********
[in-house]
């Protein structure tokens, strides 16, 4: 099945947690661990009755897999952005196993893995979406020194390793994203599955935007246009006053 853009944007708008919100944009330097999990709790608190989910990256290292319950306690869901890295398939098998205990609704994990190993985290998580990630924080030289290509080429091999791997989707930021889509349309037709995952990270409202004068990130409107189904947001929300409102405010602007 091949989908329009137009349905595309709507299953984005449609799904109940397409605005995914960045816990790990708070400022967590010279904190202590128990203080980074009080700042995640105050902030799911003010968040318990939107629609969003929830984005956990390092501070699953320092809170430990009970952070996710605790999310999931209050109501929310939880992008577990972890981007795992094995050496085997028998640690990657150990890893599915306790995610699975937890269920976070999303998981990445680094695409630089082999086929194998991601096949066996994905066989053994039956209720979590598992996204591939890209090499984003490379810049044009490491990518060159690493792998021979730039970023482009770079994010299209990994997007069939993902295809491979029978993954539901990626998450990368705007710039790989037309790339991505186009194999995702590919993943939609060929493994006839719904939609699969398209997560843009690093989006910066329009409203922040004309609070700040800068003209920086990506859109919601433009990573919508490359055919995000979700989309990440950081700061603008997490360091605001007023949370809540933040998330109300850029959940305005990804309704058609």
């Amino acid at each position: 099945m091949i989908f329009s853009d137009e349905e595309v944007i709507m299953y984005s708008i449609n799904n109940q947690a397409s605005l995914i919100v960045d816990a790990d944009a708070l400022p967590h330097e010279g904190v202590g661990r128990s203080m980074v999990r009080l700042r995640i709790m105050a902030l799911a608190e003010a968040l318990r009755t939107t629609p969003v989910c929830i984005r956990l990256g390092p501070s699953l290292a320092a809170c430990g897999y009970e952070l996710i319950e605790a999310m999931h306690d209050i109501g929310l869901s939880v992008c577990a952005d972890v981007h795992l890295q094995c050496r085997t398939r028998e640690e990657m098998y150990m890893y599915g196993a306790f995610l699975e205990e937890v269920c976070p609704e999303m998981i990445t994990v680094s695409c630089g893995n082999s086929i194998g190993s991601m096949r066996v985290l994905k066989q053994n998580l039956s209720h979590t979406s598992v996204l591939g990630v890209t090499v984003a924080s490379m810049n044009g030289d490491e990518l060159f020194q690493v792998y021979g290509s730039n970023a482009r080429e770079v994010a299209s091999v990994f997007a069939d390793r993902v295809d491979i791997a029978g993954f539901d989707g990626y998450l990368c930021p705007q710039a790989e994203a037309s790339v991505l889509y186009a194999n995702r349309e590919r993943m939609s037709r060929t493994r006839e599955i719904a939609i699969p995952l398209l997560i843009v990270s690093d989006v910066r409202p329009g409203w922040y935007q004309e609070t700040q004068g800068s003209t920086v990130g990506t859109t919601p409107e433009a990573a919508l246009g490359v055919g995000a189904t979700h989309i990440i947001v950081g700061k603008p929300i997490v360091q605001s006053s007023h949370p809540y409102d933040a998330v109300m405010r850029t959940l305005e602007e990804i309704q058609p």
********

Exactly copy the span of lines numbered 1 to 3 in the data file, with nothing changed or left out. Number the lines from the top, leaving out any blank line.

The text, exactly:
[in-house]
């Protein structure tokens, strides 16, 4: 099945947690661990009755897999952005196993893995979406020194390793994203599955935007246009006053 853009944007708008919100944009330097999990709790608190989910990256290292319950306690869901890295398939098998205990609704994990190993985290998580990630924080030289290509080429091999791997989707930021889509349309037709995952990270409202004068990130409107189904947001929300409102405010602007 091949989908329009137009349905595309709507299953984005449609799904109940397409605005995914960045816990790990708070400022967590010279904190202590128990203080980074009080700042995640105050902030799911003010968040318990939107629609969003929830984005956990390092501070699953320092809170430990009970952070996710605790999310999931209050109501929310939880992008577990972890981007795992094995050496085997028998640690990657150990890893599915306790995610699975937890269920976070999303998981990445680094695409630089082999086929194998991601096949066996994905066989053994039956209720979590598992996204591939890209090499984003490379810049044009490491990518060159690493792998021979730039970023482009770079994010299209990994997007069939993902295809491979029978993954539901990626998450990368705007710039790989037309790339991505186009194999995702590919993943939609060929493994006839719904939609699969398209997560843009690093989006910066329009409203922040004309609070700040800068003209920086990506859109919601433009990573919508490359055919995000979700989309990440950081700061603008997490360091605001007023949370809540933040998330109300850029959940305005990804309704058609």
């Amino acid at each position: 099945m091949i989908f329009s853009d137009e349905e595309v944007i709507m299953y984005s708008i449609n799904n109940q947690a397409s605005l995914i919100v960045d816990a790990d944009a708070l400022p967590h330097e010279g904190v202590g661990r128990s203080m980074v999990r009080l700042r995640i709790m105050a902030l799911a608190e003010a968040l318990r009755t939107t629609p969003v989910c929830i984005r956990l990256g390092p501070s699953l290292a320092a809170c430990g897999y009970e952070l996710i319950e605790a999310m999931h306690d209050i109501g929310l869901s939880v992008c577990a952005d972890v981007h795992l890295q094995c050496r085997t398939r028998e640690e990657m098998y150990m890893y599915g196993a306790f995610l699975e205990e937890v269920c976070p609704e999303m998981i990445t994990v680094s695409c630089g893995n082999s086929i194998g190993s991601m096949r066996v985290l994905k066989q053994n998580l039956s209720h979590t979406s598992v996204l591939g990630v890209t090499v984003a924080s490379m810049n044009g030289d490491e990518l060159f020194q690493v792998y021979g290509s730039n970023a482009r080429e770079v994010a299209s091999v990994f997007a069939d390793r993902v295809d491979i791997a029978g993954f539901d989707g990626y998450l990368c930021p705007q710039a790989e994203a037309s790339v991505l889509y186009a194999n995702r349309e590919r993943m939609s037709r060929t493994r006839e599955i719904a939609i699969p995952l398209l997560i843009v990270s690093d989006v910066r409202p329009g409203w922040y935007q004309e609070t700040q004068g800068s003209t920086v990130g990506t859109t919601p409107e433009a990573a919508l246009g490359v055919g995000a189904t979700h989309i990440i947001v950081g700061k603008p929300i997490v360091q605001s006053s007023h949370p809540y409102d933040a998330v109300m405010r850029t959940l305005e602007e990804i309704q058609p």